She was shocked to find the same system here in her land of refuge. ‘Muslims have been living in Britain for hundreds of years and never needed sharia courts,’ she concluded. ‘Everyone should have equal rights and live under one secular law.’

This part of Cohen’s argument is simply premised on a falsehood. It is not true to say that Dawkins’ critics as a group – and they are not a homogeneous group – do not speak out in support of ex-Muslims or liberal Muslims who are facing persecution, in Britain or anywhere else. To make such an argument does a profound disservice to many longtime social justice activists who have been critical of Dawkins’ more extreme rhetoric.

Indeed, Cohen does not seem to realize that for some of Dawkins’ critics, our support of ex-Muslims and liberal Muslims is one of the reasons to oppose Dawkins’ rhetoric. For myself, speaking as someone whose most active political cause is that of supporting asylum-seekers and immigrants, I am deeply concerned that broad-brush anti-Muslim rhetoric like Dawkins’, which does not draw the subtle distinctions which ought to be drawn, can readily be used by the xenophobic Right to push for tighter restrictions on immigration. Such restrictions directly harm the very people, those fleeing Islamist persecution, about whom Cohen claims to be concerned. If the anti-immigration lobby had their way, Nahla Mahmoud would never have been granted asylum in the UK in the first place – as indeed many people in similarly desperate circumstances are not.

I agree – as do most people in the secular community – that there should not be Sharia courts in Britain. But Cohen needs to understand that we are also fighting another enemy with far more institutional power: the anti-immigration lobby, those who want to close the borders and stop immigration from developing countries altogether. The British state already inflicts untold cruelty and brutality on those who come to this country as asylum-seekers, as the women detained at Yarl’s Wood can testify. If the xenophobic Right – a potent force in British politics – had their way, our border controls would be harsher still. And when well-meaning white atheists embark on tirades against Islam, it is all too easy for anti-immigration interests, for whom Islam serves as a convenient bogeyman, to twist it to their own purposes. Dawkins’ own naivete in this respect is revealed by his endorsements of the video blogger Pat Condell, whose work I have long described as profoundly racist, and the Dutch far-right politician Geert Wilders.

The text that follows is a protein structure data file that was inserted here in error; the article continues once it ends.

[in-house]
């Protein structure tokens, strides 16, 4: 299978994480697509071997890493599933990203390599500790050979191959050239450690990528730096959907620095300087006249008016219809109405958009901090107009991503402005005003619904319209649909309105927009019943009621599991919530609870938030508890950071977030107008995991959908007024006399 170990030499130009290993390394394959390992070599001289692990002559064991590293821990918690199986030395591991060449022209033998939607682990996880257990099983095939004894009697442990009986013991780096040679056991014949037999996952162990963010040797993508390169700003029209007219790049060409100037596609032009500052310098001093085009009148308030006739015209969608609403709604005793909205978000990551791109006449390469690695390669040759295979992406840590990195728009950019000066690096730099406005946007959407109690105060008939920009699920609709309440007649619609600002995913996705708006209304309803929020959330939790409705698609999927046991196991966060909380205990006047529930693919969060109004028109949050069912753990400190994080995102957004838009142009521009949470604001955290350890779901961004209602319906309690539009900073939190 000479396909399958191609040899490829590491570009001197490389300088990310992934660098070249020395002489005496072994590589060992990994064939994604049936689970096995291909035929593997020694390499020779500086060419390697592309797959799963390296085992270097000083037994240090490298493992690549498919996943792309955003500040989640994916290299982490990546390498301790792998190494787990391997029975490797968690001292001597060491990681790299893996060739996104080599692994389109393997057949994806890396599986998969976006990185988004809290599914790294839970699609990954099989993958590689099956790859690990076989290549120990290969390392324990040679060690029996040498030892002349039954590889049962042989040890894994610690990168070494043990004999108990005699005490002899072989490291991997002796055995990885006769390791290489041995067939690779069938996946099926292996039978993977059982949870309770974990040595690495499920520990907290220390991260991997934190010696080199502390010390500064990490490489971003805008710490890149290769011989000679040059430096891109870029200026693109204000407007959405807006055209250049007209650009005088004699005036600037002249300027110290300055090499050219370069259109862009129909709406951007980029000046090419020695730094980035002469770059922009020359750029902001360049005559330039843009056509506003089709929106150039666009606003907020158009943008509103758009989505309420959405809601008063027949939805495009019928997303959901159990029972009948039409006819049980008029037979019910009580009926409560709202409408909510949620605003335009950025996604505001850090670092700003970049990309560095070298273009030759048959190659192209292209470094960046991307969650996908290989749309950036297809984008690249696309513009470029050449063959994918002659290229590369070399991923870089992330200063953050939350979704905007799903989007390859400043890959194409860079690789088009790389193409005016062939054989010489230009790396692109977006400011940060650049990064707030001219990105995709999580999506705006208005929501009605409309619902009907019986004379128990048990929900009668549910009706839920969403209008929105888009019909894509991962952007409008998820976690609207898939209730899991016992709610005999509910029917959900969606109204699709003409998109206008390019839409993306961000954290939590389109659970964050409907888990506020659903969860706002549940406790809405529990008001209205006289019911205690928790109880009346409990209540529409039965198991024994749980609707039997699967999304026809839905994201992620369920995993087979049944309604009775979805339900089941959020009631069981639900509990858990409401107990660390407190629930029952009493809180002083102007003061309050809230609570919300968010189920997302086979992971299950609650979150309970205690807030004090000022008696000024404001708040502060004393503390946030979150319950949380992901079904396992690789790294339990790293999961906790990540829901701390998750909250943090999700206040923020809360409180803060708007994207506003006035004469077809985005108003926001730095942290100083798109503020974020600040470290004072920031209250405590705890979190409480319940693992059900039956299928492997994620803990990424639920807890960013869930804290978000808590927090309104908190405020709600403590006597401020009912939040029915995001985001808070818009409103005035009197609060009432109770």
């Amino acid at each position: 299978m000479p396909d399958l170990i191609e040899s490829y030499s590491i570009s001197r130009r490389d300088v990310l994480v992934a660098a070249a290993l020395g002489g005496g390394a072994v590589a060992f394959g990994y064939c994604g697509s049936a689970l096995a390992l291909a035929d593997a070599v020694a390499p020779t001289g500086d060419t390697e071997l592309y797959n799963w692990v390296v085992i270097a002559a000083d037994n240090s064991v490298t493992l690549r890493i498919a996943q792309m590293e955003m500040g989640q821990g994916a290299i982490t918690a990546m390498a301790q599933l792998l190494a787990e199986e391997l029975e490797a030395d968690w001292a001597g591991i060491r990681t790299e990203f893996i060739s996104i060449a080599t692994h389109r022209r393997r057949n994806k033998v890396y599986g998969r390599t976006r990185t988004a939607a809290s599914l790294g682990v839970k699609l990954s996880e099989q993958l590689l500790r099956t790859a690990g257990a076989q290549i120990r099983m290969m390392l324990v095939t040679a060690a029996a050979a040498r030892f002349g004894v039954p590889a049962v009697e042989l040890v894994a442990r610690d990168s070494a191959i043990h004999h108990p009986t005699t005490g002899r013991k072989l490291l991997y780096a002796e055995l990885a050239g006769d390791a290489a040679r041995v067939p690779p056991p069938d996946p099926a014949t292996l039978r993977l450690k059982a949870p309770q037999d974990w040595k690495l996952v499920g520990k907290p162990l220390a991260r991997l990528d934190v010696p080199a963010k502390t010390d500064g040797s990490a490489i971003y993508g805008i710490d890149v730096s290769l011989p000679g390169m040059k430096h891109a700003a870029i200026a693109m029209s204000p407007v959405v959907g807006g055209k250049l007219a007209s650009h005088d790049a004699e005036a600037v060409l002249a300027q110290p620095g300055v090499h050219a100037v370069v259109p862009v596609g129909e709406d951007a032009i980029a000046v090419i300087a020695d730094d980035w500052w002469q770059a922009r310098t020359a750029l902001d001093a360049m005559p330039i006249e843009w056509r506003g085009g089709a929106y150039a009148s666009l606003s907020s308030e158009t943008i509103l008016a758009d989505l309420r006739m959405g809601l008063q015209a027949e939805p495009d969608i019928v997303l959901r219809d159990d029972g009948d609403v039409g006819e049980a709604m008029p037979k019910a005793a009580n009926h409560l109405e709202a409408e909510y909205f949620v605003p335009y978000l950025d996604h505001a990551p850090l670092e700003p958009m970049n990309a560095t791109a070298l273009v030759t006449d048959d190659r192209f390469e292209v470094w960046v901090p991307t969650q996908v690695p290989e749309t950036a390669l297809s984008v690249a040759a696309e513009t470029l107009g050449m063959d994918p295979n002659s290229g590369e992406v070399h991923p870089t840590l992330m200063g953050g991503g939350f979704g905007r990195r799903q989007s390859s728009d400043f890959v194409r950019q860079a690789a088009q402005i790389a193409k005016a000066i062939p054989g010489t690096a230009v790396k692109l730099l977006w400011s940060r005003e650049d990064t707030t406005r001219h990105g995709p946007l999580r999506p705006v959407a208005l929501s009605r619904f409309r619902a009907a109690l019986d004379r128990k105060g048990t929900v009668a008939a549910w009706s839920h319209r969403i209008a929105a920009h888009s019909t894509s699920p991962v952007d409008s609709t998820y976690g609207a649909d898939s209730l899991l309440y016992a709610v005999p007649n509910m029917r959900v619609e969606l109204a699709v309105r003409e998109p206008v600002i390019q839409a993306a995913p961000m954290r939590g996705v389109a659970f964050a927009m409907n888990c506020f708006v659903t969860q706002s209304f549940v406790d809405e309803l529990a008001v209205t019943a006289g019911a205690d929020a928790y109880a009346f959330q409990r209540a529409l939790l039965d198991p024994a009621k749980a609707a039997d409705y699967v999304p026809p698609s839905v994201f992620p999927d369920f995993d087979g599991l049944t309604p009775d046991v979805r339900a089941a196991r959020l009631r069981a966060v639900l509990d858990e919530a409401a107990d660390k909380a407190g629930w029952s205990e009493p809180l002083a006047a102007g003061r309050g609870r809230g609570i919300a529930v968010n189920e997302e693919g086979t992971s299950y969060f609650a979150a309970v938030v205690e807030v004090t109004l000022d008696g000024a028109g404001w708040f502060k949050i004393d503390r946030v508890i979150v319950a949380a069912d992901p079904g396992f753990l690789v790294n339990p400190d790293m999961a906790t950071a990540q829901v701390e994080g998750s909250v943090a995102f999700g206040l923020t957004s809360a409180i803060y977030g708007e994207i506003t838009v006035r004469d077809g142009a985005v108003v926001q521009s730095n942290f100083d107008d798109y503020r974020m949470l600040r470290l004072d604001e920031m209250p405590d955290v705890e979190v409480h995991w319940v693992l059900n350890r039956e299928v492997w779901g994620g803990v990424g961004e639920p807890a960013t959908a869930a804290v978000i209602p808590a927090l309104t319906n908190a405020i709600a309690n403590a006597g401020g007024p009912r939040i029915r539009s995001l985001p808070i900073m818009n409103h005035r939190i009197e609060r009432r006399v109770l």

One day there will be a reckoning. One day, thousands who have suffered genital mutilation, religious threats and forced marriages will turn to the intellectual and political establishments of our day and ask why they did not protect them. The pathetic and discreditable reply can only be: ‘We were too busy fighting Richard Dawkins to offer you any support at all.’

Equally, there are thousands more people – many of them Muslims or ex-Muslims – who have suffered genital mutilation, religious threats, forced marriages and countless other abuses, and who, having come to this country as asylum-seekers, find themselves held against their will by the British state in hellish detention centres, wrongly accused of lying about their experiences, and facing deportation to the very countries where they face further abuse. And many more Muslims in Britain face xenophobic hate crimes, and deep hostility and prejudice from some sections of the community. Those people might justifiably ask what the likes of Cohen and Dawkins are doing to protect them. And it is legitimate to ask whether Dawkins has considered the consequences of allying himself with anti-immigrationists like Condell and Wilders, and voicing inflammatory anti-Muslim talking points which the anti-immigration lobby can and does twist to its own purposes.

In short, Cohen’s defence of Dawkins is misguided. His column, unlike Dawkins’ own response, at least makes an attempt at engaging seriously with the views of Dawkins’ critics from the secular Left, but he nonetheless fails to resist the temptation to caricature his opponents’ views.

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9 Responses to In which I disagree with Nick Cohen

  1. CaitieCat says:

    Well-said, sir. Came by from your comment at Alex Gilbert’s chez FTB.

  2. David Marjanović says:


  3. Roz says:

    A friend in need is a friend indeed: please donate to this urgent cause